Friday, November 26, 2010


A friend and I were recently talking about John Cage and his close relationships to important contemporary innovators in other art forms (Cunningham, of course, but also several generations of visual artists (Duchamp and Miro to Tobey and Graves to Rauschenberg and Johns to Anastasi and Bradshaw), and writers (from Jackson Mac Low to Chris Mann) as well as some major unclassifiables (like Fuller, MacLuhan or N.O. Brown) and how these relationships gave a wonderful charge — without superficially or arbitrarily mixing ideas, forms, media — to his own work.  

While almost every composer I know among my contemporaries has some non-trivial, indeed deep and productive, interests in the extra-musical,  few, if any, composers working today can claim a wealth or variety similar to that enjoyed by Cage.  In part, this is because of a simple management issue: there's so much going on, in music alone, that it's tough to have any overview here, let alone to have real bearings out there in literature and/or dance and/or visual arts and/or film etc..  Also, in part, it is due to a certain insularity among musicians reinforced by the market pressure of such quantity and diversity within our discipline; perhaps because we need to continuously woo and cultivate performers and presenters, our social networks tend to be rather musician-centric. 

I was lucky, as an undergraduate, to be in an arts-themed liberal arts college where more of my friends happened to have been writers or visual artists than fellow or sister music majors.**   To this day,  I can recall, almost word-for-word, the conversation of so many late nights spent in dorm lounges or all-night diners arguing over a novel (the term of art back then was "lit wanking") a gallery show gone well or a performance art event gone awry.  Today, I still have my own set of reference points among writers, visual artists, and film makers, even a dancer or two,  but I will confess that this is, with some small additions, close to the list I had when I was still a student, and among those artists still kicking about, most of them are of my teachers' generation rather than of my own.   This may just be part of aging, but I honestly think that I haven't done a good enough job of keeping up with my contemporaries outside of music.  A quick read-through of McSweeney's or n+1 * or a chance walk-through of an interesting gallery or keeping a handful of blogs under casual surveillance is not really keeping on top of things very far afield, let alone a real avant-garde.  I realized this perhaps most acutely when David Foster Wallace died, a writer from my own age cohort, and it struck me that the writers I was otherwise following most closely — Pynchon, Abish, Matthews — were dancing about 70, not my own age. My New Year's resolution is thus set:  I've got to make more time to pay more attention and to pay attention outside of my habitual interests.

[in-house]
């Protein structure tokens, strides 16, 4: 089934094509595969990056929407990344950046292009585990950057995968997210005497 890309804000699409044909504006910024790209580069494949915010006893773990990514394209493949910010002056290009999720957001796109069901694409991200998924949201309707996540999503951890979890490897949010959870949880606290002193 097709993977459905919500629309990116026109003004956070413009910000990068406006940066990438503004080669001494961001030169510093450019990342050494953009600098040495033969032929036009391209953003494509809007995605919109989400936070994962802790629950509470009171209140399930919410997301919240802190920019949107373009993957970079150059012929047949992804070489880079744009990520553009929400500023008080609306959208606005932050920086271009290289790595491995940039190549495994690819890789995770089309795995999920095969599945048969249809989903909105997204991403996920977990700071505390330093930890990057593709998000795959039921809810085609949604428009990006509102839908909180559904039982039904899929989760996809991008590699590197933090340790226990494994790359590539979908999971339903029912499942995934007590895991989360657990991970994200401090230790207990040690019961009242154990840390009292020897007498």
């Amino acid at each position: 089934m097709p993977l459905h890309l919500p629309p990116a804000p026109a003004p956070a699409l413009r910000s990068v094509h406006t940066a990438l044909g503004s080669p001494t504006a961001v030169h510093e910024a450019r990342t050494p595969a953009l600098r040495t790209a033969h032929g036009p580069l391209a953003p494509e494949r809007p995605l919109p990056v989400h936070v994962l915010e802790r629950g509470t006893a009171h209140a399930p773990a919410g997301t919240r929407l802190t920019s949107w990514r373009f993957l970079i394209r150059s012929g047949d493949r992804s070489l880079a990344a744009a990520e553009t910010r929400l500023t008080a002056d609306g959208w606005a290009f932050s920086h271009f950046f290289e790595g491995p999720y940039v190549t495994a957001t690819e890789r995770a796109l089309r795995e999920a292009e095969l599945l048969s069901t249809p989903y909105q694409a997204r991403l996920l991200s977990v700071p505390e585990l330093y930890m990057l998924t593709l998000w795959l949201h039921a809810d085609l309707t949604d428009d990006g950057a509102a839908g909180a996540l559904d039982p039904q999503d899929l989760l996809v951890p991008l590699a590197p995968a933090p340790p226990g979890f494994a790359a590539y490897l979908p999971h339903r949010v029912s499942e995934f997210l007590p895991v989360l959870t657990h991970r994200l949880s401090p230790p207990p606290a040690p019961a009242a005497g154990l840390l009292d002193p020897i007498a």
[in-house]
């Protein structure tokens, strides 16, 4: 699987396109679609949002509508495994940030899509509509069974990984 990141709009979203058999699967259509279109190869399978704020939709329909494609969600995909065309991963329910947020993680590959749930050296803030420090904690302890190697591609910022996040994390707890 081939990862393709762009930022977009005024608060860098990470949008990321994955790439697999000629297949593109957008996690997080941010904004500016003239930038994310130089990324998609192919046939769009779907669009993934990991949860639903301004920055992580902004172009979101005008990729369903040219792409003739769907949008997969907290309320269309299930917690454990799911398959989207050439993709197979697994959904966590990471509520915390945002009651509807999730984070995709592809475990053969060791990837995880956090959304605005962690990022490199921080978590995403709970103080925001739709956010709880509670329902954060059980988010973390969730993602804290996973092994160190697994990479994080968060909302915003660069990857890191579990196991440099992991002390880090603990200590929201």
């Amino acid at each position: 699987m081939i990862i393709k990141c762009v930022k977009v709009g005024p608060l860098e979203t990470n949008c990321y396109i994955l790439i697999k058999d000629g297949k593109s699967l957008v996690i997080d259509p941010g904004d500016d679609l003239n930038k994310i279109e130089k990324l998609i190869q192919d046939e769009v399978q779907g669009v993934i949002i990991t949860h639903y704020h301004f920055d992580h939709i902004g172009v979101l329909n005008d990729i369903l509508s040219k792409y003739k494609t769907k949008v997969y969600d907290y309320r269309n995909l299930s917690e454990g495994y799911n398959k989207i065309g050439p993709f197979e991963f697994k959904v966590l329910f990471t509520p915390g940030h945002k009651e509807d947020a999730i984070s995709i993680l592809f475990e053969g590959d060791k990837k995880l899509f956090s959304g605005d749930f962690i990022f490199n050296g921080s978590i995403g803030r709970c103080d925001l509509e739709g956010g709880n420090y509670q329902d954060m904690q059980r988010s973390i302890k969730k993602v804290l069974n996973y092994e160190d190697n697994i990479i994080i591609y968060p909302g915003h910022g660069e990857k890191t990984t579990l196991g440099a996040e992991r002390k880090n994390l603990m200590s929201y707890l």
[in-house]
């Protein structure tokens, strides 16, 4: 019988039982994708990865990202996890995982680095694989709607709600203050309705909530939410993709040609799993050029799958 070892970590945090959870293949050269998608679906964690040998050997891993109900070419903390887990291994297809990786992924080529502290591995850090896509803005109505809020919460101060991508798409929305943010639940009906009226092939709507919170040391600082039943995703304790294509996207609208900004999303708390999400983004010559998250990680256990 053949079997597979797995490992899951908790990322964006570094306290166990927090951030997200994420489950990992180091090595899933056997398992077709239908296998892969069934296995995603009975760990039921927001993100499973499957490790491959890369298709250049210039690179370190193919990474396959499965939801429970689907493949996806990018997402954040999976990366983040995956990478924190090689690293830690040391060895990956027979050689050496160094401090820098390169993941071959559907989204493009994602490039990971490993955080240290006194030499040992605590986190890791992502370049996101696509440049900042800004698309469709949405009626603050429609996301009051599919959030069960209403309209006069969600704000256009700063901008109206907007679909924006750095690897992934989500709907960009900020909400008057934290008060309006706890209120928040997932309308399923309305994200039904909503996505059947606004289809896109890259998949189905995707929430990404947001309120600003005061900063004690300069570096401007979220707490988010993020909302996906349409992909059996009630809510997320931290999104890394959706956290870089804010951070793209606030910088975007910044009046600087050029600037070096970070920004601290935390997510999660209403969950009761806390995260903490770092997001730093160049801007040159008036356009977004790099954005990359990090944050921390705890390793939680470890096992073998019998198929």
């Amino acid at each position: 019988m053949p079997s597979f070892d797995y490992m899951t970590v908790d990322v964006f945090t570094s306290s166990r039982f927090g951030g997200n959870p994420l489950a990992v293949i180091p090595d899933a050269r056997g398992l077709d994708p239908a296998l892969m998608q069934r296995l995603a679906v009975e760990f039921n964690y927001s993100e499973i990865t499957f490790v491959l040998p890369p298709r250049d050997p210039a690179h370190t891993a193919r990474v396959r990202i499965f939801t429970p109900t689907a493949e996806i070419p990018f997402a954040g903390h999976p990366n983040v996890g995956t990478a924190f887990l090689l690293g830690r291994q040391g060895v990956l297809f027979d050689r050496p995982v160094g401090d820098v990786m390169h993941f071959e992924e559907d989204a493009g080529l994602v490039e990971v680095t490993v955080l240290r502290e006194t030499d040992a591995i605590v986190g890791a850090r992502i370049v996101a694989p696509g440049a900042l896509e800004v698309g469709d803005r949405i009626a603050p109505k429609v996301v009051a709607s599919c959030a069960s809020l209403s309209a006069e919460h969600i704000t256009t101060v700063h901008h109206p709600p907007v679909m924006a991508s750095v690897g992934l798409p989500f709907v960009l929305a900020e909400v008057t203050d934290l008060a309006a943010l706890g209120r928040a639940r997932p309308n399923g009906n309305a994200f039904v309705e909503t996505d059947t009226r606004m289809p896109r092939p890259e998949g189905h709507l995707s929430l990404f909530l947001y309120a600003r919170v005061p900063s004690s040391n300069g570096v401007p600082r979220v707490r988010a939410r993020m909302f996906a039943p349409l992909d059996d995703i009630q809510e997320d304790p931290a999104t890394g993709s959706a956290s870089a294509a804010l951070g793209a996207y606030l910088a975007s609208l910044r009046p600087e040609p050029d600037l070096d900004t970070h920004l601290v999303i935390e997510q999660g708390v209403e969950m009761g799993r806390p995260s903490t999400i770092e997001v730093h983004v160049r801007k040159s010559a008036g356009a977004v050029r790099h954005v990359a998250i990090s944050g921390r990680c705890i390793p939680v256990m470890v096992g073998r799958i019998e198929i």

* BTW: This article, picked up from n+1, about the divisions between the country mouse of academic creative writing and the town mouse of NYCentric writing is well worth a read; there are interesting parallels and contrasts to the relationship between academic and free-lance composing.  

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